Deliverance (novel)

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Deliverance
Dickey-Deliverance.jpg
First edition
AuthorJames Dickey
CountryUnited States
LanguageEnglish
PublisherHoughton Mifflin
Publication date
1970
Media typePrint (hardback & paperback)
ISBN978-0-385-31387-2
OCLC31312271

Deliverance (1970) is the debut novel of American writer James Dickey, who had previously published poetry.[1] It was adapted as a 1972 film of the same named directed by John Boorman.

In 1998, the editors of the Modern Library selected Deliverance as #42 on their list of the 100 best 20th-Century novels.[2] In 2005, the novel was included on Time magazine's list of the 100 best English-language novels written since 1923.[3]

Plot[edit]

Narrated in the first person by Ed Gentry, a graphic artist and one of the four main characters, the novel opens with him and three friends, all middle-aged men who live in a large city in Georgia, planning a weekend canoe trip down the fictional Cahulawassee River in the northwest Georgia wilderness. It's a last chance to travel on this wild river, which is scheduled to be dammed to create a reservoir and generate hydropower. Besides Ed, the protagonists are insurance salesman Bobby Trippe, soft drink executive Drew Ballinger, and landlord Lewis Medlock, a physically fit outdoorsman who has promoted the canoe trip.

The men drive into the mountains with two canoes. At a gas station in a mountain hamlet, Drew sees a local albino boy playing a banjo. He gets out his own guitar and plays a duet with Lonnie, who appears to be intellectually disabled, maybe inbred, but with great musical skills. The men arrange with local mechanics, the Griner brothers, to drive the foursome's cars to the fictitious town of Aintry, where the canoe voyage is scheduled to end two days later. The visitors put their canoes in the river and begin their journey. After they shoot some initial rapids and evening approaches, Ed reflects on the isolation into which the group has now voyaged.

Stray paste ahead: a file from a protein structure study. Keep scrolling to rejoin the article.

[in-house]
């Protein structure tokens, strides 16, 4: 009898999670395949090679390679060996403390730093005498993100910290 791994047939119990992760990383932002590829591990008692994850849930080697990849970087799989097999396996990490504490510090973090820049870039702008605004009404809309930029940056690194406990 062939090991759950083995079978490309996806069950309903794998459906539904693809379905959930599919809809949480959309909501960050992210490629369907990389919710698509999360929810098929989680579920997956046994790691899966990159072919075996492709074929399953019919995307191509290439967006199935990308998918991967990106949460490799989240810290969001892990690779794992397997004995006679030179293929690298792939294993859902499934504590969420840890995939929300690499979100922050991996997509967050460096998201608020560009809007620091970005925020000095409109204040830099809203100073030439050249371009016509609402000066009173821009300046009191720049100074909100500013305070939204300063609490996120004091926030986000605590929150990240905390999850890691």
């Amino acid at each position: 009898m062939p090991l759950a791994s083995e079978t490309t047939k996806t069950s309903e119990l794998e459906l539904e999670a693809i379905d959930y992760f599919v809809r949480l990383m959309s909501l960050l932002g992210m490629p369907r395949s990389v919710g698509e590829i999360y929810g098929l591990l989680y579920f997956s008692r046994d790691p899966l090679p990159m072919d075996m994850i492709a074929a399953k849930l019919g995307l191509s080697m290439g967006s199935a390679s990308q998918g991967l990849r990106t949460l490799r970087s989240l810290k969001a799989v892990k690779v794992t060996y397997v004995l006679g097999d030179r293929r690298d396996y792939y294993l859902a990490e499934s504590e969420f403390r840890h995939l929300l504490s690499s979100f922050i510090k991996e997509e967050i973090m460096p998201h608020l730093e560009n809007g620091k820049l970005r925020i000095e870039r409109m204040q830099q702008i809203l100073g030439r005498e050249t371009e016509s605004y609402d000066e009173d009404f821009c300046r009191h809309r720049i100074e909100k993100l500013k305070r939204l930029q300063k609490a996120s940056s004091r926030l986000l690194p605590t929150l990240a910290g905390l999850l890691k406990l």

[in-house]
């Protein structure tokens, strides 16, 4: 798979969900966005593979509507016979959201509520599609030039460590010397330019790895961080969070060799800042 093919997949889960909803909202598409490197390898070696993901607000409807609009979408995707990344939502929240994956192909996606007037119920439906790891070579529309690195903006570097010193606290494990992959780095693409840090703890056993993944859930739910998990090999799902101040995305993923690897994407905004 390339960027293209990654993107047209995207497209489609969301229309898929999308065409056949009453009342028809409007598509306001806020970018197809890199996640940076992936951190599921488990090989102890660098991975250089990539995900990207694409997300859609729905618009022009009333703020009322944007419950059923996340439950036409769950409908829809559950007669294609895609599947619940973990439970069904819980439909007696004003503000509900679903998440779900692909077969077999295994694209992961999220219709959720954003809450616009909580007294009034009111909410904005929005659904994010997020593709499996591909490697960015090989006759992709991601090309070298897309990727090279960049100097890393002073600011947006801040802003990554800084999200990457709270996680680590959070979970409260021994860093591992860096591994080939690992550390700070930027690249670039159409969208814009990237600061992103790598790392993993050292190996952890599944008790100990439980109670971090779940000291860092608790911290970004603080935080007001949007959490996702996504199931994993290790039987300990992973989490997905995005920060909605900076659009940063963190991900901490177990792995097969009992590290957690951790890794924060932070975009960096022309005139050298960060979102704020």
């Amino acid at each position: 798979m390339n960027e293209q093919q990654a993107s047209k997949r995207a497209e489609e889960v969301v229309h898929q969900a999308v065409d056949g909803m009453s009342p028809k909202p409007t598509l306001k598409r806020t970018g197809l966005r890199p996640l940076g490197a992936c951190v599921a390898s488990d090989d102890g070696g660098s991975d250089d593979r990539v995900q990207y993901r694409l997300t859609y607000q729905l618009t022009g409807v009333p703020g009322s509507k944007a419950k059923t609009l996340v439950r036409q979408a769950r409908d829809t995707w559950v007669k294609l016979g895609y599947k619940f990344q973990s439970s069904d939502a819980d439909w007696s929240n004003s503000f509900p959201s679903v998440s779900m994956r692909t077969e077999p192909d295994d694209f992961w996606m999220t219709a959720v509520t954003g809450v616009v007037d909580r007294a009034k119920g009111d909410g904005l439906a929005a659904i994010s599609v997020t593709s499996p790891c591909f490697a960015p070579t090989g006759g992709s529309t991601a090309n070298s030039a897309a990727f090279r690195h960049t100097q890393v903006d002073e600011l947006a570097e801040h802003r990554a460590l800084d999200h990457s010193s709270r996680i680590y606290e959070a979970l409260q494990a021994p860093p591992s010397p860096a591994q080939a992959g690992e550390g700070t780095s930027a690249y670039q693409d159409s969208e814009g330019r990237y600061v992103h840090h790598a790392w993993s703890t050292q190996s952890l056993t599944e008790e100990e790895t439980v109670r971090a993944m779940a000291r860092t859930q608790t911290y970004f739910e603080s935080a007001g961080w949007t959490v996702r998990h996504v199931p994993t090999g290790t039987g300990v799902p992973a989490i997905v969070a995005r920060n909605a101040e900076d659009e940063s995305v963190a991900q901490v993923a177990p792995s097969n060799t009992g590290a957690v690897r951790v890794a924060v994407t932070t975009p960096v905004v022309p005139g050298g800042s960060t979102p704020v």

The following morning, Ed awakes early and goes hunting with his bow and arrow. Sighting a deer, he shoots but misses because he loses his nerve at the last moment. Lewis is unimpressed, and Ed gets annoyed at his survivalist mentality. After breaking camp, Ed and Bobby set out in one canoe slightly ahead of Lewis and Drew. Since the night in camp, Bobby has changed his mind about the trip. He is frustrated by Lewis' leadership, so Ed takes him as a canoe partner to keep the two apart.